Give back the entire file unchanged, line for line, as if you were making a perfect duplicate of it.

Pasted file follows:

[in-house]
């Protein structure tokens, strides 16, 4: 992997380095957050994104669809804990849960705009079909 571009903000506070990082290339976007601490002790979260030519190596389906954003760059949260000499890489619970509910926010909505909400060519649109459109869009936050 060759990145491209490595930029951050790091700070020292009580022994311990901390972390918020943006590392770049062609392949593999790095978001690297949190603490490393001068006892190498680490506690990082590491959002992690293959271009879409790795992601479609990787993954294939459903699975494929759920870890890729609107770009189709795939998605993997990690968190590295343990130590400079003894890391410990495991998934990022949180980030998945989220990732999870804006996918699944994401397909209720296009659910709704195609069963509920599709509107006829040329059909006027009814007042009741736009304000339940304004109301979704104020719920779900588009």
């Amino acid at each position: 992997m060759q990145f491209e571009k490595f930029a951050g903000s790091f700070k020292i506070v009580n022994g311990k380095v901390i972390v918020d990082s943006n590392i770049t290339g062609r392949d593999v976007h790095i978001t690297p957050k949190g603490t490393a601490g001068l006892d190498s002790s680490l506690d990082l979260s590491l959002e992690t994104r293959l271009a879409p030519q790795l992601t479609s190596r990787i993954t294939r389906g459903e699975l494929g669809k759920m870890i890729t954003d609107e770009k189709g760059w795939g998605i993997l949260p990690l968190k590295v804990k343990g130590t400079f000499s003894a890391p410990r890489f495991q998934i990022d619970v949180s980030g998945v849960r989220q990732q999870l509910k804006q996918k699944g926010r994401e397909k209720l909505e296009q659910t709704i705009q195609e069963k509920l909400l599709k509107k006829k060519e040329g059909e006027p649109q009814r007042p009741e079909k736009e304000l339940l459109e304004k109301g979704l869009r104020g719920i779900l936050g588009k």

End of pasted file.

[in-house]
């Protein structure tokens, strides 16, 4: 992997380095957050994104669809804990849960705009079909 571009903000506070990082290339976007601490002790979260030519190596389906954003760059949260000499890489619970509910926010909505909400060519649109459109869009936050 060759990145491209490595930029951050790091700070020292009580022994311990901390972390918020943006590392770049062609392949593999790095978001690297949190603490490393001068006892190498680490506690990082590491959002992690293959271009879409790795992601479609990787993954294939459903699975494929759920870890890729609107770009189709795939998605993997990690968190590295343990130590400079003894890391410990495991998934990022949180980030998945989220990732999870804006996918699944994401397909209720296009659910709704195609069963509920599709509107006829040329059909006027009814007042009741736009304000339940304004109301979704104020719920779900588009």
């Amino acid at each position: 992997m060759q990145f491209e571009k490595f930029a951050g903000s790091f700070k020292i506070v009580n022994g311990k380095v901390i972390v918020d990082s943006n590392i770049t290339g062609r392949d593999v976007h790095i978001t690297p957050k949190g603490t490393a601490g001068l006892d190498s002790s680490l506690d990082l979260s590491l959002e992690t994104r293959l271009a879409p030519q790795l992601t479609s190596r990787i993954t294939r389906g459903e699975l494929g669809k759920m870890i890729t954003d609107e770009k189709g760059w795939g998605i993997l949260p990690l968190k590295v804990k343990g130590t400079f000499s003894a890391p410990r890489f495991q998934i990022d619970v949180s980030g998945v849960r989220q990732q999870l509910k804006q996918k699944g926010r994401e397909k209720l909505e296009q659910t709704i705009q195609e069963k509920l909400l599709k509107k006829k060519e040329g059909e006027p649109q009814r007042p009741e079909k736009e304000l339940l459109e304004k109301g979704l869009r104020g719920i779900l936050g588009k």